Our shoulder blades can move in multiple directions. They can slide up and down, toward each other or apart from each other, and they can rotate clockwise and counterclockwise. When you’re doing an exercise that involves your upper back, instructors will sometimes boil down all this complexity to “squeezing” or “retracting” your shoulder blades. And that’s not always what you should do.
When you’re deadlifting
Engaging your upper back muscles is important for getting a strong setup before you begin to deadlift. Unfortunately, too many people think that squeezing the shoulder blades together is the way to do that.
During a deadlift, you just have to stand up with the bar, while keeping the bar close to your body. You don’t need your shoulder blades retracted together; that doesn’t help you. One of my favorite ways to remember this is a demonstration that powerlifting coach Dave Tate has done in several of his videos: He’ll mark with chalk where a person’s hands reach when they pull their shoulder blades back, versus when they only pull their shoulder blades down and not back.
It makes a real difference, as I’ve noticed in my own deadlifts. I now think about pulling my shoulders down to my hips, without moving them back toward each other at all. By the time I get to the top of the lift, my arms are holding the bar right where it needs to be.
When you’re doing pullups
A scapular pullup is a great exercise to work on as an accessory for pullups. You keep your arms straight, but engage your upper back muscles. But to get the most out of this exercise (or to properly execute the beginning of a pullup), you’ll need to move your shoulder blades appropriately.
Once again, this isn’t squeezing them together. The best cue I know for scap pullups is to hang onto the bar and pretend you are trying to push it down in front of you with straight arms. As this video demonstrates, the shoulder blades start in a position where their bottoms are pointed away from each other, almost toward your sides, and the movement you want is rotating them back toward each other while pulling them down. Much of this action comes from your lats, the muscles that run from your armpits down the sides of your back.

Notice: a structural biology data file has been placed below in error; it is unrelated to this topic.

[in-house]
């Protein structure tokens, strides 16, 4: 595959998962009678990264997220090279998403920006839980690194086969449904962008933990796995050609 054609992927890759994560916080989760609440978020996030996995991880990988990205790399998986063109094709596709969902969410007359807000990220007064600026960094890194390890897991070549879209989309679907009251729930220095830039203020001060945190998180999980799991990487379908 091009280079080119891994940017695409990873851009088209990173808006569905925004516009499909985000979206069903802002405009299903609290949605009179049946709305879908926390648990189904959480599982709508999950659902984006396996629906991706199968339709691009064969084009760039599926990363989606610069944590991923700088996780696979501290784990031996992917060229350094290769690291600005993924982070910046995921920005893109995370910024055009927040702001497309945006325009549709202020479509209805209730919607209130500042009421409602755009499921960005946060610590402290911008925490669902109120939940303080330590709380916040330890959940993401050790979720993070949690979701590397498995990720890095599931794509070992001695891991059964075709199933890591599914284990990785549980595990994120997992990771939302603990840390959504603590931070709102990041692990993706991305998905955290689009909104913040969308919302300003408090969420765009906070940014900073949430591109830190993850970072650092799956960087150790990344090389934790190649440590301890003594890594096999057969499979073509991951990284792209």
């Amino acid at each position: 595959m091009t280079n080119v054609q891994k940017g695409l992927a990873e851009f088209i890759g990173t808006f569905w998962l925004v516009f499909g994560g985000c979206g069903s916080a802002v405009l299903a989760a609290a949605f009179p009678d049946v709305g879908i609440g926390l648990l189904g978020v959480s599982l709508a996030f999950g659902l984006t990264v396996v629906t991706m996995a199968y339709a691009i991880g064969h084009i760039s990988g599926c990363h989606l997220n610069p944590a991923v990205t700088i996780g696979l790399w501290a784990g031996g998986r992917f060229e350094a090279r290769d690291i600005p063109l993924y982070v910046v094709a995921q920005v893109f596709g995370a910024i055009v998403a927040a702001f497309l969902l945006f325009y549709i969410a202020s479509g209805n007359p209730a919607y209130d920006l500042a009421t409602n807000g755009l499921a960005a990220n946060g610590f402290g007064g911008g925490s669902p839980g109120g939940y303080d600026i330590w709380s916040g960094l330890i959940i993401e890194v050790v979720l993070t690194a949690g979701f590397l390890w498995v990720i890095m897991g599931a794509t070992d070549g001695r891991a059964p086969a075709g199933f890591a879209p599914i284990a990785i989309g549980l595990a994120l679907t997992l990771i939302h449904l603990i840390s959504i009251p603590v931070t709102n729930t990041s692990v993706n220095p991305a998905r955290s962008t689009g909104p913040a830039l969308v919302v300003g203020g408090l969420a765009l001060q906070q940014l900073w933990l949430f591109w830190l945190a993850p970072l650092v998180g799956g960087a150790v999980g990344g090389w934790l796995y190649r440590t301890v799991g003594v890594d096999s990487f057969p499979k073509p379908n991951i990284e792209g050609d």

When you’re holding a bar overhead
If you’re pressing a barbell overhead, or if you’re trying to stabilize a bar in this position (for example, in an overhead squat, a snatch, or a jerk), use this approach as described by Catalyst Athletics. It’s not as simple as shrugging or squeezing, but you’ll get the idea pretty quickly if you give it a try. You want to squeeze the tops of your shoulder blades together, and then rotate them so the outer edge (by the side of your body) turns upward. This allows you to get your arms comfortably overhead while using your back muscles to stabilize your shoulders.
When you’re squatting
Here’s one case where you do want to retract your shoulder blades: when you’re setting up for a squat. As this squat setup video from Juggernaut shows, pulling your shoulder blades in toward each other is part of how you create tightness in your upper back and create a secure shelf for the bar. There’s more to the setup, including bringing your elbows in toward the center of the body, but a squeeze is one of the first and most important steps.